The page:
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Sometimes it’s the simple things that trip you up when speaking French. Saying goodbye, for example, might seem like an easy enough thing to do. But there are numerous phrases for it and, believe it or not, it is possible to use the wrong one! Here are 10 ways to say goodbye (or otherwise end a conversation) in French:
There’s no question that at many French restaurants, extra vocabulary guidance is in order. Certain restaurants will feature parts of the animal that you’d likely have trouble naming in your native language, much less French. Be baffled no more! Here’s a short guide to common French foods, dishes and preparation styles.
Another July 14th is just around the corner. You may know it as Bastille Day, but here in France, it’s called “La Fête Nationale” or “le quatorze juillet.” What’s it all about? Simply put, it’s the date that marks the start of la Révolution française (the French Revolution) and represents the day on which France won her independence from the unchecked and absolute power of the monarchy.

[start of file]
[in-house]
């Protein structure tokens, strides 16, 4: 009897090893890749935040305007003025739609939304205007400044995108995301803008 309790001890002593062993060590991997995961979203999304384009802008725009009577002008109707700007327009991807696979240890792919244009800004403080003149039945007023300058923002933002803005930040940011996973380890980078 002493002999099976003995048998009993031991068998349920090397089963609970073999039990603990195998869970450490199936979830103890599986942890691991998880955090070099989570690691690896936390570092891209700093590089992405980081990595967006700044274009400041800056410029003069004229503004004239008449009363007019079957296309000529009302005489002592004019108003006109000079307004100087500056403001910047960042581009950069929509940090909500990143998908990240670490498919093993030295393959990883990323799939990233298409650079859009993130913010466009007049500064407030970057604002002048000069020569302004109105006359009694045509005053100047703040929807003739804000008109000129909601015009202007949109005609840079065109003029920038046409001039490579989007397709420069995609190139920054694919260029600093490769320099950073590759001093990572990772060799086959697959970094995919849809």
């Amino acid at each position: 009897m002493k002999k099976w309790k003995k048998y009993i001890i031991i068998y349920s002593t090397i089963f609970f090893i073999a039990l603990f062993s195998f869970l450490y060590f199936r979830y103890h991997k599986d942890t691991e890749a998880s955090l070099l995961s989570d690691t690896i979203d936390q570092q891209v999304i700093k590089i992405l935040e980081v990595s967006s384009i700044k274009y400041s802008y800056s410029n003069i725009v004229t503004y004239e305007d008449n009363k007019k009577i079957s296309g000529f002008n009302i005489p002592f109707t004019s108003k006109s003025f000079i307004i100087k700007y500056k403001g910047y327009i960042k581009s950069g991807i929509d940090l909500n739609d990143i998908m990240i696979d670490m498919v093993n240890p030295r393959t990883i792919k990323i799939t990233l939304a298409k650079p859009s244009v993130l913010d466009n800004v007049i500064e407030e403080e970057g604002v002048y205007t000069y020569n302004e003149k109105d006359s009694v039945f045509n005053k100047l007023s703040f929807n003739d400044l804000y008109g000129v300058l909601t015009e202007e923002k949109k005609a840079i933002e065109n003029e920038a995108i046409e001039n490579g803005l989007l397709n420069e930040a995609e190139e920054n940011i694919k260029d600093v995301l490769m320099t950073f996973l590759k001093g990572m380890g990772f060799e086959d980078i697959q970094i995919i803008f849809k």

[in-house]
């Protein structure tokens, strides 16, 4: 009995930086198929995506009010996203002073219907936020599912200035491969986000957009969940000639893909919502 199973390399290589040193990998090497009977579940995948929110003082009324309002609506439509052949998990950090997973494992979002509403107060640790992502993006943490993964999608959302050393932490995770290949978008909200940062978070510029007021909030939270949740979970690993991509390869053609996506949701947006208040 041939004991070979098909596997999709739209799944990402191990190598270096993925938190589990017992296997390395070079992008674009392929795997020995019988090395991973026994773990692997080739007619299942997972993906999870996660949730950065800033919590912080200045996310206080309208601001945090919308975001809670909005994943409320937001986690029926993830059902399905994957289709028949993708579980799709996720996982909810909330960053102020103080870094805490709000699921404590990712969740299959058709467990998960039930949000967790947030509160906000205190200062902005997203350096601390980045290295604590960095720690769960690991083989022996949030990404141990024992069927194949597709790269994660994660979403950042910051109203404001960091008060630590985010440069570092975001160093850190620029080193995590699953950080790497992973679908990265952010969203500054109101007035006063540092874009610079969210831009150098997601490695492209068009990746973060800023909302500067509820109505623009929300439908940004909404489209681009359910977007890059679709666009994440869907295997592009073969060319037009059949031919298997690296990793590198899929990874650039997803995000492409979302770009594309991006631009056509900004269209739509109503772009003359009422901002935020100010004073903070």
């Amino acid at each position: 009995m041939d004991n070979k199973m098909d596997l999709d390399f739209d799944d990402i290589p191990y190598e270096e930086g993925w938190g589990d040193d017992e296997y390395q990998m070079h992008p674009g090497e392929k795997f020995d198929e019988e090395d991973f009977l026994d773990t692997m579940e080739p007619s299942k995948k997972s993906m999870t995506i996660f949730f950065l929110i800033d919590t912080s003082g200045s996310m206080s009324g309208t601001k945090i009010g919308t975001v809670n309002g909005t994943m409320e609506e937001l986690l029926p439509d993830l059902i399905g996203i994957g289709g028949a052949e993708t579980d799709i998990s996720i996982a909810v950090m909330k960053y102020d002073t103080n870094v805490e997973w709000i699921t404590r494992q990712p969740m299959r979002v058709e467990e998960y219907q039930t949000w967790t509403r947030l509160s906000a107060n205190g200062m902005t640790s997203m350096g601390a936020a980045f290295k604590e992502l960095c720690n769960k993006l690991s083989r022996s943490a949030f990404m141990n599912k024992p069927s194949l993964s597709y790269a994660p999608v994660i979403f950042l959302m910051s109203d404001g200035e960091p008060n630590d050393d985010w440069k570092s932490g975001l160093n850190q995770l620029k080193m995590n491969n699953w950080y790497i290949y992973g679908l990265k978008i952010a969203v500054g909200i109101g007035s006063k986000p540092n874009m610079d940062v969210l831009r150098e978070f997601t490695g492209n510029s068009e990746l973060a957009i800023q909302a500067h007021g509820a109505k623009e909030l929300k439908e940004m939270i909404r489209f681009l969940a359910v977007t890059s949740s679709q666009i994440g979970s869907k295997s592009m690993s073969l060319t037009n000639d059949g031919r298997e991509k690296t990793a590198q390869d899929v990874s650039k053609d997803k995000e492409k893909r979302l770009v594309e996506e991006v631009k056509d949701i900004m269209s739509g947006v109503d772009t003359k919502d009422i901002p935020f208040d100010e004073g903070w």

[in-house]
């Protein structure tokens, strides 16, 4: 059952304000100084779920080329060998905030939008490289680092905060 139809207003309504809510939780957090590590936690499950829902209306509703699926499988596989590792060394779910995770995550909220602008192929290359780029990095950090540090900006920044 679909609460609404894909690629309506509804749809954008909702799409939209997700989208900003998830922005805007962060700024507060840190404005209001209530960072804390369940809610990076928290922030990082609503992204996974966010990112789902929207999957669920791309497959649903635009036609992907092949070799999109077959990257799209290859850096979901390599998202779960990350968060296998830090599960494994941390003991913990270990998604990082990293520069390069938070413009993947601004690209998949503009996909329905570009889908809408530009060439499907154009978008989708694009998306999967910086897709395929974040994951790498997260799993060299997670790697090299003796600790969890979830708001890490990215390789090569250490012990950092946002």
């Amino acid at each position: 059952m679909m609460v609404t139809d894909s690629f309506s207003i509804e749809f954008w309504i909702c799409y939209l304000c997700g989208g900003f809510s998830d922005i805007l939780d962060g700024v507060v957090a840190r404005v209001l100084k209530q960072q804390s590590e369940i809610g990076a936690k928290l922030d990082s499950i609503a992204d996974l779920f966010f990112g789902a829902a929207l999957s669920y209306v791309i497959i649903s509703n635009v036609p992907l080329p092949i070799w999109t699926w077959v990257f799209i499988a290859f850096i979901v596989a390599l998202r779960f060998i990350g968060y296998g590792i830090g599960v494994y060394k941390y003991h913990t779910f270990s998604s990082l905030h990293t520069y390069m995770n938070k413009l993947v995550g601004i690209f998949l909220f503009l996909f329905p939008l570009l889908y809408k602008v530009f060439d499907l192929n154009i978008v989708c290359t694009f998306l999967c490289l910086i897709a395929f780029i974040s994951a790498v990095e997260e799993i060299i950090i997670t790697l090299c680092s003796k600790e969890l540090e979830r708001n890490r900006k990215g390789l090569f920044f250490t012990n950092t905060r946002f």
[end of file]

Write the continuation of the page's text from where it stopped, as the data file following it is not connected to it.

In this month’s verb spotlight, we’re going to focus on the French “bring / take” verbs. It’s no surprise that these verbs – amener, emmener, apporter and emporter – can prove troublesome for Anglophones as there are very subtle distinctions between them and none has a direct translation into English.
The gastronomic delights of Paris can make even the most health conscious people want to fling caution to the wind and indulge in the many temptations available. But if you want to eat healthy in Paris, there’s little excuse for not doing so. Paris’s legendary markets offer wondrously fresh and healthy fruits, vegetables, grains and meats. And every year, it gets easier and easier to find quality bio (organic) foods, whether at restaurants, market stalls or in supermarkets.
Last week, we wrote about the importance of learning French noun gender and presented multiple categories of words that tend to be either masculine or feminine. This week, we want to give you 3 more important clues to use to assess whether a French noun is masculine or feminine
Assigning genders to French nouns is often one of the most daunting aspects of learning French. This is particularly true for Anglophones. Since nouns have no gender in English, it can be difficult for an English speaker to take seriously the idea of referring to a dining room table (la table) as a “she” or thinking of lipstick (le rouge à levres) as in any way masculine. (Keep reading to learn an easy way to remember French noun gender.)